And another thing….Books, that may have nothing to do with UX and are still worth a read for UX professionals.
Ever sat in a meeting where two opposing parties – or stakeholders, as you might call them – lambasted each other with what their respective user research had found out? Sure you have, and you may even have witnessed one where they held opposing views on the same usability subject concerning their site: each side using a study they had commissioned to prove their point.
Now that usually is the time when you start thinking about what you can do to help a situation that may not have much to do with users and their experience. But the last time I had that kind of meeting a different thought struck me: how can it be that two studies that are supposed to measure the same thing come to different conclusions? Especially given that it is probably not exactly cutting edge science that we are dealing with here.
I admit: that thought didn’t come from nowhere – at that time I had been reading a book by British writer, broadcaster and doctor Ben Goldacre. The book is called Bad Science and its cover promises fast and powerful relief from scaremongering journalists, pill-pushing nutritionists, flaky statistics and evil pharmaceutical corporations.
The book – in a way based on Goldacres “Bad Science” columns here and in The Guardian – debunks various cases of pseudoscience of the aforementioned varieties of scaremongering and evil. In doing so, it also gives a short and very enjoyable tour of the scientific method: how a proper study should be constructed, how it should be documented, how statistics work, and how peer review is like democracy: it’s not perfect, but the best we have.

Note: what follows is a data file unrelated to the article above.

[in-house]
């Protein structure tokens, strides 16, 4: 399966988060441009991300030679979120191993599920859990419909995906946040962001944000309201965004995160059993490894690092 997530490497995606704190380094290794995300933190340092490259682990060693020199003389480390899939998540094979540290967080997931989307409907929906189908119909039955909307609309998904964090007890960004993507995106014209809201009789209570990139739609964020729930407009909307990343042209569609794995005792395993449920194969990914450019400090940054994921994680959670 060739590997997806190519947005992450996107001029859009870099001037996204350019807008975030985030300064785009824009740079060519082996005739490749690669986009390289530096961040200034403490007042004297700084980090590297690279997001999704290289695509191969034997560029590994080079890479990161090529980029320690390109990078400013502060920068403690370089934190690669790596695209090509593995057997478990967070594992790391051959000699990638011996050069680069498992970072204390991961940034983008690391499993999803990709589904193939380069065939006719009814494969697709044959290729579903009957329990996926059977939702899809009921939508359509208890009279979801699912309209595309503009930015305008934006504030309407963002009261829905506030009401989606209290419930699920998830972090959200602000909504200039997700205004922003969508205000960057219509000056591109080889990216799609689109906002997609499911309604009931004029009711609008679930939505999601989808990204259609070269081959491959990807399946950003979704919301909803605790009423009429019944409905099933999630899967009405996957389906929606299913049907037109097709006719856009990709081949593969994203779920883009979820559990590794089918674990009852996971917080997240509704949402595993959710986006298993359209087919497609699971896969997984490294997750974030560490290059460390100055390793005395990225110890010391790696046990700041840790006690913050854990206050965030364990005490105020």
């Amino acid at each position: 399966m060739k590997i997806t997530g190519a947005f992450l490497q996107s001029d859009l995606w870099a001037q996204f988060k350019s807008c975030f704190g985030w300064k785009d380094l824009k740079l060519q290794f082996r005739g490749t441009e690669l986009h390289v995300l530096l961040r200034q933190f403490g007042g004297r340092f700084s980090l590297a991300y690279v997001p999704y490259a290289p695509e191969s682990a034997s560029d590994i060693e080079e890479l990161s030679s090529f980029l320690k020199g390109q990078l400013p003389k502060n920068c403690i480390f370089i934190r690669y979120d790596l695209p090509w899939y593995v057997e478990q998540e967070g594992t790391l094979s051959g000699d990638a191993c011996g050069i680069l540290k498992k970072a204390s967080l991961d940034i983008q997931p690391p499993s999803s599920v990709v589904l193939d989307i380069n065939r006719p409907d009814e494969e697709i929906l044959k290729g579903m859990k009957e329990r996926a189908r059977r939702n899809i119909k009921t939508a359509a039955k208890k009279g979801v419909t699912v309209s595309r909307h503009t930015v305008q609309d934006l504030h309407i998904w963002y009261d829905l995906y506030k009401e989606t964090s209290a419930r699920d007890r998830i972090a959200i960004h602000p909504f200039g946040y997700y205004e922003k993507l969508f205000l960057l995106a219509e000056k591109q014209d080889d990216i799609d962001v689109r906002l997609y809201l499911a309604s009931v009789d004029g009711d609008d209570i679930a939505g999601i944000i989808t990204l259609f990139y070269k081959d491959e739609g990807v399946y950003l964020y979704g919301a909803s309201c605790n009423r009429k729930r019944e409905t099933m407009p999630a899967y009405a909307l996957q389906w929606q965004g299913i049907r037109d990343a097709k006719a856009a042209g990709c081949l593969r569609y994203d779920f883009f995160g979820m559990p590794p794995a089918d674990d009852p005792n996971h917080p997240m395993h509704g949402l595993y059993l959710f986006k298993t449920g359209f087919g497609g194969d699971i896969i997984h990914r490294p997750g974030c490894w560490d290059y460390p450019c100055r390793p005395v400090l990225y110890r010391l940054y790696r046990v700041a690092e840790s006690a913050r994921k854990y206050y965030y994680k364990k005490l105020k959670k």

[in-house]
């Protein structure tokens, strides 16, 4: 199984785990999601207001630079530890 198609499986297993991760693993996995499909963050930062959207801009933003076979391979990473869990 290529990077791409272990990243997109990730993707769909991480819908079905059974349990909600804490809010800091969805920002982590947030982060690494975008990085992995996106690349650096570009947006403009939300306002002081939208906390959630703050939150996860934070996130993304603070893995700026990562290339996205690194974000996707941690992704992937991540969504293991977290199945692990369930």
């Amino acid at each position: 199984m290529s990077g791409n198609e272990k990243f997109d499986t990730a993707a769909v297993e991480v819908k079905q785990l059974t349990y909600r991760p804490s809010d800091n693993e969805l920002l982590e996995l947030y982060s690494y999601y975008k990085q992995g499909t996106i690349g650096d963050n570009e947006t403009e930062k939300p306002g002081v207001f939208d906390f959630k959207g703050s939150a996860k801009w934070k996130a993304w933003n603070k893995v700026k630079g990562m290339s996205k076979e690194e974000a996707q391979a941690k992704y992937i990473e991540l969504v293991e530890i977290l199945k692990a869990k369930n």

Ring a bell? It did for me. It got me thinking about what exactly they had been measuring in their usability studies, how valid the design had been, how transparent the statistics. More often than not it is down to the question that had initially been asked (which gives rise to another interesting bias often found in this context: that of looking for confirmation of a thesis instead of actively trying to falsify it in order to test its validity).
And that’s why I think Ben Goldacre’s “Bad Science” comes recommended for our profession. It’s not only a good read (for most anybody, I guess, but of course even more so if you are interested in science) but it gives some insight into how to check for the validity of the research you are presented.
If you want to go buy it now, here are some links that get you there and help me with this blog:
The English version
Und das Buch auf Deutsch
Die Wissenschaftslüge: Wie uns Pseudo-Wissenschaftler das Leben schwer machen
And here are the links to Ben Goldacre’s blog and column – and to an interesting post on a similar subject I came across just recently.
Bad Science – Ben Goldacre’s blog
Bad Science @ The Guardian
Don Norman on Research and Innovation: Technology First, Needs Last